Three years ago, the National Tooling & Machining Association had about 3,000 member companies, with about a quarter of the industry's business devoted to making tools and dies for the auto industry. Today there are 1,800 members, survivors of the double hit of a recession and a structural change that is pushing more work off shore.
NTMA President Matt Coffey attended the auto industry's Management Briefing Seminar in Traverse City Aug. 2-6 from the group's base in Fort Washington, Md., to better advise the small business on strategies. The vast majority of these companies are small firms, with fewer than 100 employees. He was interviewed Aug. 2.
Q: Global sourcing is not new, so why is it getting more attention now?
Coffey: The structural change in the marketplace has been going on for 10 years, but all of a sudden in the last three years it's accelerated. It's caused by the globalization where, increasingly, we see a tendency on the part of customer companies to move work offshore for reimportation.
I don't think anyone has had problems with the global companies moving work to other markets for the purpose of developing that market, but what we're increasingly seeing is the moving of that work from the United States to other countries for the purpose of work that comes back to the United States. That's where we really have seen a huge shift. The result of that shift is that a lot of people aren't even seeing that work anymore.
It's not a question of missing the quote, it's not a question of not having the right price, you aren't even asked to quote anymore. Either the corporate attitude is that X percent of our tooling is going to be made in China, or it's going to be in Mexico, or in Europe, and therefore, the people handing out contracts are only quoting in those markets.
One observation I've had, is that I had a 2002 Suburban, and I just got a 2004 Suburban. It's still assembled in Janesville, Wis., which I'm thankful for, but the foreign content in my car in those two years went from, I believe, it was 18 percent in 2002 to 35 percent in 2004. Bang, there it is, in two years.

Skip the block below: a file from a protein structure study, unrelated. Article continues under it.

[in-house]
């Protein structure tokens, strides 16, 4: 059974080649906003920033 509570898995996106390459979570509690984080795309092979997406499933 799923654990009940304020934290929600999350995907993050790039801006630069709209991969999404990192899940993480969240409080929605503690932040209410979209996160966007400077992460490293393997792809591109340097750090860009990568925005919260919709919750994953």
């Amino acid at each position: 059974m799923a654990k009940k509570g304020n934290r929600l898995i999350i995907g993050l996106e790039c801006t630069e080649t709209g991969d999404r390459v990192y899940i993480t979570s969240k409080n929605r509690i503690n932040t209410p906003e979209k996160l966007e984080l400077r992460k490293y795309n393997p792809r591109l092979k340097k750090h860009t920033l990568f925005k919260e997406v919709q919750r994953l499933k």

Q: What kind of a pressure does that place the U.S. toolmaker in with those contracts he can still bid on?
Coffey: You place the domestic competitor in a head-to-head competition with a competitor whose cost structure is radically different, and whose government is intervening in the currency market to give him a cost advantage. I'm in the hole 60 percent before I ever open up the books to quote the steel to put in the job, and then I've got a steel market [where] where raw materials prices have increased 100 percent.
Q: So what kind of companies are surviving in this atmosphere?
Coffey: There are two avenues left to compete. One is to be absolutely the most innovative tool and die company in the world - in other words, say to your customers that you've got the better solution and the better part. If you go with that, you've got to have [proprietary] intellectual property and protect it for all you're worth. Otherwise, you have what I think of as moving up the complexity curve. The complexity curve says to give me the work that no one else is willing to do, and I'll figure out a way to get it done. If I'm innovative, and I'm able to do the work no one else is able to do, then I've still got some pricing ability. I've still got the ability to make money, and I think, in many ways, that's the strategy a lot of guys have used effectively.
Q: Are automakers any different than any other industry?
Coffey: Not really. It's being driven by the financial markets placing these quarterly profit pressures on all public companies. The management of the public companies is put in the position where they've got to return this quarterly profit. They feel they've got to squeeze cost out at any direction they can. They do that by offshoring. They do that by trying to push the prices down domestically and to that extent they use either auctioning or foreign pricing. They feel they've got to do that, and don't really care what it costs the domestic industry at the end of the day.
Q: What is that trade-off for lower prices in the short term?
Coffey: It's a short-sightedness that is going to come and bite [automakers]. They're going to be looking around for domestic sources some day and they're not going to be able to find them. I think that's a very dangerous competitive position to be in for them.
Wake up and pay attention to your manufacturing base in the United States. It's been seriously eroded in the last three years, and if you don't start thinking about that in terms of your strategies and your plans and your companies, then you're going to end up being totally dependent on sources of supply that you can't drive to, that you can't control.
I'm not talking about protection, I'm talking about the survival of a source of supply that most of these major companies don't understand even exist. They're all sitting around congratulating themselves on the fact that they're cutting cost, they're cutting capacity and capacity is now getting down to the absolute critical stage.